After a relatively easy first few days trying to pull things together to start doing some spays and neuters, we got to a slightly slowish start on Monday. We did one neuter on an old dog who is usually hanging out around the lake, and I spayed this little cutie:
She looks very happy-go-lucky, but she took some serious drugs to get her through surgery - easily enough for a dog three times her size. Since she didn't have a name already, Nyondo started calling her Amy, after Amy Winehouse. Partly because we were worried about her and partly because she was so damned cute, we kept her with us for two nights just to make sure she was doing okay before she went back to the farm family who take care of her (They didn't have a name for her, either).
The next two days went quite well, not in small part because of the assistance I got from a young and very intelligent surgeon named Naresh that the district veterinary office sent over. Something like 99% of the veterinarians in this state are employed by the government, but Naresh's talent is, quite frankly, wasted at this level, and I tried to encourage him to look for postgraduate opportunities abroad. Here we are discussing something or other (Notice those styling new glasses I'm wearing? Got them in Delhi for about $81):
Anyway, about the whole abduction thing - remember back when I met with district officials and had to drink the water? Well, one of them decided that I needed to go to his hometown and do some surgeries there, as well. And it wasn't really given to me as an optional thing. We were hopeful when said official didn't show up for the three days we were doing surgeries here, but on Thursday morning we got a call that he was coming to town to
Nonetheless, Nyondo accompanied me to act as both interpreter and advocate to make sure my abduction wasn't permanent, I did a few surgeries and determined that the veterinarian at that office had no desire to change how he did anything (which was scary, to say the least), and then we were put up for the night in a government rest house. After being dragged back down into town by one of the lackeys for an "impromptu" photo op with a local politician, whose degree of involvement in all of this was very unclear and who seemed quite pleasant.
The rest house, though designed to accommodate members of the government and their guests, was pretty typical Indian-style. The bed was basically a thin batting mattress on a plywood sheet with a thin sheet on top. Fortunately, I poked around in the closet and found a couple of thick wool blankets and comforters. And then, because it's been a point of interest on this trip, I took some photos of the bathroom. Here's the toilet:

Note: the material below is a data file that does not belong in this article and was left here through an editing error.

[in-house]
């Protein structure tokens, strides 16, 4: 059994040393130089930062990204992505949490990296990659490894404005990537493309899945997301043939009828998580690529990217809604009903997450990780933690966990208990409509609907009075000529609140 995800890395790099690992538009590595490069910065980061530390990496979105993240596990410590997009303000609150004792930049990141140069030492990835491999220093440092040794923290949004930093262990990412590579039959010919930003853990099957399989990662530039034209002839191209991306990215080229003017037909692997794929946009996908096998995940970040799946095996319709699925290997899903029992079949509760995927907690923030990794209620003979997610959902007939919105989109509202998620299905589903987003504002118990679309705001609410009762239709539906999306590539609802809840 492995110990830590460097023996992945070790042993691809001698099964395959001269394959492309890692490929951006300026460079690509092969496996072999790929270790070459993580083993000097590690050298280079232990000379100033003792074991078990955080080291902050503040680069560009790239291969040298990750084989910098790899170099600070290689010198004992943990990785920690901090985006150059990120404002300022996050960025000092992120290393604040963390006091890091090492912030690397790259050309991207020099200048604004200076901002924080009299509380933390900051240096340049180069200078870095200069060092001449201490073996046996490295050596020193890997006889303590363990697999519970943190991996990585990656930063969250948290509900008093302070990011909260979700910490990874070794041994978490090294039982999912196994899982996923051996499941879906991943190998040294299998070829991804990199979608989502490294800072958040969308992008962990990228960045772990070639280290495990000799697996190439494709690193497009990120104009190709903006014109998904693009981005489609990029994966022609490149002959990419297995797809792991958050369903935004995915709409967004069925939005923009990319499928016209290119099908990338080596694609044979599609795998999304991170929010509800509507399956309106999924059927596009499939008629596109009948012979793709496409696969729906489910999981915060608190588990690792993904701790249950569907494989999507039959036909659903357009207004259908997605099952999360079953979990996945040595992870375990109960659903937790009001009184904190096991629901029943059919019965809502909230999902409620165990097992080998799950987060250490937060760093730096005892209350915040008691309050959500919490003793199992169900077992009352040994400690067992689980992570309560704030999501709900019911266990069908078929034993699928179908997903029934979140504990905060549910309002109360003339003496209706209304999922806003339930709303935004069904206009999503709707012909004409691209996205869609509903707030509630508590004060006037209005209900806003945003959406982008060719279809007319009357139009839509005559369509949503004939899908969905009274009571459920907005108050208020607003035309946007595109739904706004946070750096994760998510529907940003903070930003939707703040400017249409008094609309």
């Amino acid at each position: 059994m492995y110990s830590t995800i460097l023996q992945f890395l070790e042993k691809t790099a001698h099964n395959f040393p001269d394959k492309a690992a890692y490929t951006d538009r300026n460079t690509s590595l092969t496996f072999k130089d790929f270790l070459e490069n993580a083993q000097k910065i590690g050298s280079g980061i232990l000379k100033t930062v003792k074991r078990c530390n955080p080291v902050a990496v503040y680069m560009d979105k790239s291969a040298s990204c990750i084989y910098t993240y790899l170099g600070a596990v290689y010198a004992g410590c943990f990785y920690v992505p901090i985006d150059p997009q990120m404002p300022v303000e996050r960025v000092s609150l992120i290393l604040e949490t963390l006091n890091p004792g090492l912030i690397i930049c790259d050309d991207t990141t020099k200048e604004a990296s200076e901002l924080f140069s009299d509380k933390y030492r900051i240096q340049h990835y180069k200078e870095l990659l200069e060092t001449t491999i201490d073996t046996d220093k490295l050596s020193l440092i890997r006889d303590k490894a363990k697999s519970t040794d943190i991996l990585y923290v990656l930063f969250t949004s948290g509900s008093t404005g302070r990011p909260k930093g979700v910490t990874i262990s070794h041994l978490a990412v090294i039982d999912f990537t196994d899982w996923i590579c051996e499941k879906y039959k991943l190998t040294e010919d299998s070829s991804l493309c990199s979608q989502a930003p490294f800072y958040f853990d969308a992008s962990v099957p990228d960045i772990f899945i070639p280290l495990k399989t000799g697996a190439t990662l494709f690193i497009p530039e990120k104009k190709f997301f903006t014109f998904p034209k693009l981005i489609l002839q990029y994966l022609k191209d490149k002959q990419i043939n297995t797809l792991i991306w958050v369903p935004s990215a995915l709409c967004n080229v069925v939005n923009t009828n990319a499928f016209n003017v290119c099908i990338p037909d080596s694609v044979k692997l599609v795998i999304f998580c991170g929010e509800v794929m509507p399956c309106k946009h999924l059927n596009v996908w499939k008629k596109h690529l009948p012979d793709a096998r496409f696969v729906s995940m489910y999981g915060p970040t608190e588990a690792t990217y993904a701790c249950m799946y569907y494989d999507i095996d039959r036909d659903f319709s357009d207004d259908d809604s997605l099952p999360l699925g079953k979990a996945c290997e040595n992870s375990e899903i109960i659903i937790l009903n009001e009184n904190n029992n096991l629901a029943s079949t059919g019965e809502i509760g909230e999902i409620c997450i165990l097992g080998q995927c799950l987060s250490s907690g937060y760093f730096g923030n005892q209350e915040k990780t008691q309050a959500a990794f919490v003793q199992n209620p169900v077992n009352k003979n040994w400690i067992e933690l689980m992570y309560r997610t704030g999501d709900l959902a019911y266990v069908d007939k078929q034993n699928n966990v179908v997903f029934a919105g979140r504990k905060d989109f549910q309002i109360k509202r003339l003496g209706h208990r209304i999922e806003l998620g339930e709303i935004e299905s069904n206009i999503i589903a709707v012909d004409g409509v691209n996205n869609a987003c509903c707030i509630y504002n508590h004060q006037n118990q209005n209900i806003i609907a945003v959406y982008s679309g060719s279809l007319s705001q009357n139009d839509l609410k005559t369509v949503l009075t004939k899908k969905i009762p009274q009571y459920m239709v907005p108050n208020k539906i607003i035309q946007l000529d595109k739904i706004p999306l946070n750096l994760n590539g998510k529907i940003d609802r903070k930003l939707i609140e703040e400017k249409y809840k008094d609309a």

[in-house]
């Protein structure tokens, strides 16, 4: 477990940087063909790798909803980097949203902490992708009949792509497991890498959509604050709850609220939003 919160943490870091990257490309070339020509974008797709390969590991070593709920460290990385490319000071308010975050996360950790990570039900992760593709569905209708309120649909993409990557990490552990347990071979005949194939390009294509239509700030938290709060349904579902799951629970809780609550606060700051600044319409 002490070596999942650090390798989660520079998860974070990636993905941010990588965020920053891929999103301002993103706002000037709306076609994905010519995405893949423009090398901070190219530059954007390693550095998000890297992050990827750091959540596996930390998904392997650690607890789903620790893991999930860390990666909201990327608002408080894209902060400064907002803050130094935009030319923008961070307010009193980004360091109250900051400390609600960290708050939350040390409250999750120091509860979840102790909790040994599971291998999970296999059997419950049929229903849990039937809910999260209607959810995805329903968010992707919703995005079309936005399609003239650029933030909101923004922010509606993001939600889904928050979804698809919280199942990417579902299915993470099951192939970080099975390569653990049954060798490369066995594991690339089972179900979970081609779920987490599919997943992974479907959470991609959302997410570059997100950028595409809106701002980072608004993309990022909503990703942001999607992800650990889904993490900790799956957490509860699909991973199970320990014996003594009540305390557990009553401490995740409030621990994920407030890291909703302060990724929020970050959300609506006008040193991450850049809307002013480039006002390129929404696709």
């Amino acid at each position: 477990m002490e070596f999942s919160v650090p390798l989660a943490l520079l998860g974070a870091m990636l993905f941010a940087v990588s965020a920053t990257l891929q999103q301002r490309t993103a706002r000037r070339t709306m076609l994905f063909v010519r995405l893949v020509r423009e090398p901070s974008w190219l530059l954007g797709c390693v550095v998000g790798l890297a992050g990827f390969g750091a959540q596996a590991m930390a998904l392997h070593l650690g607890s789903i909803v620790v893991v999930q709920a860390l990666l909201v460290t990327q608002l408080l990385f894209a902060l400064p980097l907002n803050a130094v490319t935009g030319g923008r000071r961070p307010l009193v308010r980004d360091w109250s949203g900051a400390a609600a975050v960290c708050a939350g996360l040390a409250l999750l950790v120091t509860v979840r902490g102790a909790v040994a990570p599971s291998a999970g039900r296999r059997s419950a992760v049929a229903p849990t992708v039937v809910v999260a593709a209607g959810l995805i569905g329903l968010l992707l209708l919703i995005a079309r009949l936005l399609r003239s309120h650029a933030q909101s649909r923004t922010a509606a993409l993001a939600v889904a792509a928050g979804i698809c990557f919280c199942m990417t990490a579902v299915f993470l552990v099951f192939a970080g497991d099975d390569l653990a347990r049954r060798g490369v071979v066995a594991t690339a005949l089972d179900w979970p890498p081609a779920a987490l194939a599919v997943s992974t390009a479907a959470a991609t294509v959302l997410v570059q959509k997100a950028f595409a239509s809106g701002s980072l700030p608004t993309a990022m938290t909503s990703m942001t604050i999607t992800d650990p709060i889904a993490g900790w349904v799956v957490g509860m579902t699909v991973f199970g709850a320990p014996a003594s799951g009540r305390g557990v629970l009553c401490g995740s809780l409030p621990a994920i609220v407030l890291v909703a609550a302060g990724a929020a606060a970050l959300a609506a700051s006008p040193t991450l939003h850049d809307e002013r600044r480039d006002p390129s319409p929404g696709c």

See the wings on the sides? That's in case you prefer to use it squat-style, and is also the style of toilet Nyondo, et al., have here. See the toilet paper? No? It's that pitcher sitting on the little stool by the toilet. We're talking about serious Indian-style accommodations, and with no soap. At least the water was warm and there were towels, though we had to ask for those, and there was a bar of soap at the sink in the dining area, so that you could clean well before eating.
And this is the shower area:
Don't see the shower head? It's that bucket down on the floor. Oh and you say you'd like to see what's going on with the window?
Which is, apparently, why there was a big deadbolt on the bedroom side of the bathroom door. But at least there was hot water.
The next morning I woke up with a touch of apparent food poisoning. Not severe enough to make me really sick, but certainly enough to give us an excuse to book it out of town as quickly as we could, which meant around 11AM. After we got back, I had a nice hot shower, changed into a dhoti, and finally relaxed for a bit. This weekend has been all about monitoring the dogs who'd had surgery, more relaxing, and doing a bit of shopping before we leave.
Not everything around here has been about political intrigue and dog surgeries. We've also been watching brush fires burn on one hill...
...welcoming some much needed rain...
...and keeping the monkeys from coming in the apartment and wreaking havoc.
Of course, one of the great things about being in a place like this is the people you get to meet. There have been quite a number of them, but one of the most memorable has been a young Tibetan monk named Sonam. Nyondo and wives describe him as "clinically happy", and he seems to be infectiously so. He only managed to escape Tibet after at least one attempt in which he was caught by the Chinese, jailed, and tortured. In addition to that, he contracted polio at some point, which has left him with some leg deformity but certainly has not slowed him down much or done anything dampen his optimism. Here he is with the local Sikh guru looking at some photos of a hike the two of them recently took to one of the mountaintops.
Today when I went down into town to walk around and check on the dogs, I found him at a local cafe with Martin, an ex-pat from the Isle of Jersey, and a visiting Aussie (whose name I don't know). When I found them, Sonam was going through the "Groom Wanted" ads to make a prank phone call.
Cheeky monk! I'm not quite certain how Martin was managing to drink his tea without spewing it all over the place.